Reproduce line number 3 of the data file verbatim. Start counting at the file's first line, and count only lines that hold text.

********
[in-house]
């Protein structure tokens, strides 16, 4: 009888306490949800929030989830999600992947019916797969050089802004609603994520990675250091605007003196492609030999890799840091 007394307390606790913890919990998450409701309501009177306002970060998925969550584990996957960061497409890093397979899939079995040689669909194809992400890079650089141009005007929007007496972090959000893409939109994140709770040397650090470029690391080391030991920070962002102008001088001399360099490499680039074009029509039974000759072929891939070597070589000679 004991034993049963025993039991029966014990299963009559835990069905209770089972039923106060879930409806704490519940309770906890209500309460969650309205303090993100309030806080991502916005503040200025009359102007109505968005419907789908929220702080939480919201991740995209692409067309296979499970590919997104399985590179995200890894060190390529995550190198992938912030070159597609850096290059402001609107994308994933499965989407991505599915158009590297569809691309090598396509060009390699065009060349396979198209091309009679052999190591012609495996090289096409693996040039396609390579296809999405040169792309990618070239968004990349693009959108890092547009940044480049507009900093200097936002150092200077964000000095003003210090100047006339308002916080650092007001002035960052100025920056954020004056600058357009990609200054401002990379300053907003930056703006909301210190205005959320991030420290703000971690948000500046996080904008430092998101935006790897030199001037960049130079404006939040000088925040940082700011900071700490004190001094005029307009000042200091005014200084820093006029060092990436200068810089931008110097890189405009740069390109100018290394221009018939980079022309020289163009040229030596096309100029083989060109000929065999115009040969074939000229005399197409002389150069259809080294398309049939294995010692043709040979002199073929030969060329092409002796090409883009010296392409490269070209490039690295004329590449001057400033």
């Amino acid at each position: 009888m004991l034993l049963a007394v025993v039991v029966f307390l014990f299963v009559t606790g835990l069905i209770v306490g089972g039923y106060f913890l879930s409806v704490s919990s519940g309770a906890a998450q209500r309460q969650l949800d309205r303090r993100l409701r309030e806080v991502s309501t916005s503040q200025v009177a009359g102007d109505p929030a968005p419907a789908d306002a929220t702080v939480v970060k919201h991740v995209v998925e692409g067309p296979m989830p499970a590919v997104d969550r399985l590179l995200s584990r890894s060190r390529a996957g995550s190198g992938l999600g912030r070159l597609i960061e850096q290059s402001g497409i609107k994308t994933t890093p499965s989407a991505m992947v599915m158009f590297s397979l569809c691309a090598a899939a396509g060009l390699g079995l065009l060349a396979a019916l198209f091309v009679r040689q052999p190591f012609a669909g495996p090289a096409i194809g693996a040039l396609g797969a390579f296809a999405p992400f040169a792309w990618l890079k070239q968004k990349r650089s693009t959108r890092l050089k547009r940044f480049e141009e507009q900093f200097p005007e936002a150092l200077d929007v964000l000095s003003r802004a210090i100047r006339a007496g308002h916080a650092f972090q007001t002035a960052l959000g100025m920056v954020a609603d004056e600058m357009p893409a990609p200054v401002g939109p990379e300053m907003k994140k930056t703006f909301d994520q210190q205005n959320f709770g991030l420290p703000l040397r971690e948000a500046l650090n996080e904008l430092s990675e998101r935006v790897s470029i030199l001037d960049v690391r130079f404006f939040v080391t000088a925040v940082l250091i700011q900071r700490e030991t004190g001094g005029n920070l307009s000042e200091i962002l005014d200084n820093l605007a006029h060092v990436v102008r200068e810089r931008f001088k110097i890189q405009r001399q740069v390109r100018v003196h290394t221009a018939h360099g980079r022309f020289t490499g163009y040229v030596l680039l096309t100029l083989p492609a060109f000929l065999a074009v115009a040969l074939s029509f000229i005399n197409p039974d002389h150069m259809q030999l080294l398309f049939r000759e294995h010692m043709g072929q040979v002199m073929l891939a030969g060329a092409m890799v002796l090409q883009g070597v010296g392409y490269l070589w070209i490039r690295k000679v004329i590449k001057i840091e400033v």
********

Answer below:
């Amino acid at each position: 009888m004991l034993l049963a007394v025993v039991v029966f307390l014990f299963v009559t606790g835990l069905i209770v306490g089972g039923y106060f913890l879930s409806v704490s919990s519940g309770a906890a998450q209500r309460q969650l949800d309205r303090r993100l409701r309030e806080v991502s309501t916005s503040q200025v009177a009359g102007d109505p929030a968005p419907a789908d306002a929220t702080v939480v970060k919201h991740v995209v998925e692409g067309p296979m989830p499970a590919v997104d969550r399985l590179l995200s584990r890894s060190r390529a996957g995550s190198g992938l999600g912030r070159l597609i960061e850096q290059s402001g497409i609107k994308t994933t890093p499965s989407a991505m992947v599915m158009f590297s397979l569809c691309a090598a899939a396509g060009l390699g079995l065009l060349a396979a019916l198209f091309v009679r040689q052999p190591f012609a669909g495996p090289a096409i194809g693996a040039l396609g797969a390579f296809a999405p992400f040169a792309w990618l890079k070239q968004k990349r650089s693009t959108r890092l050089k547009r940044f480049e141009e507009q900093f200097p005007e936002a150092l200077d929007v964000l000095s003003r802004a210090i100047r006339a007496g308002h916080a650092f972090q007001t002035a960052l959000g100025m920056v954020a609603d004056e600058m357009p893409a990609p200054v401002g939109p990379e300053m907003k994140k930056t703006f909301d994520q210190q205005n959320f709770g991030l420290p703000l040397r971690e948000a500046l650090n996080e904008l430092s990675e998101r935006v790897s470029i030199l001037d960049v690391r130079f404006f939040v080391t000088a925040v940082l250091i700011q900071r700490e030991t004190g001094g005029n920070l307009s000042e200091i962002l005014d200084n820093l605007a006029h060092v990436v102008r200068e810089r931008f001088k110097i890189q405009r001399q740069v390109r100018v003196h290394t221009a018939h360099g980079r022309f020289t490499g163009y040229v030596l680039l096309t100029l083989p492609a060109f000929l065999a074009v115009a040969l074939s029509f000229i005399n197409p039974d002389h150069m259809q030999l080294l398309f049939r000759e294995h010692m043709g072929q040979v002199m073929l891939a030969g060329a092409m890799v002796l090409q883009g070597v010296g392409y490269l070589w070209i490039r690295k000679v004329i590449k001057i840091e400033v």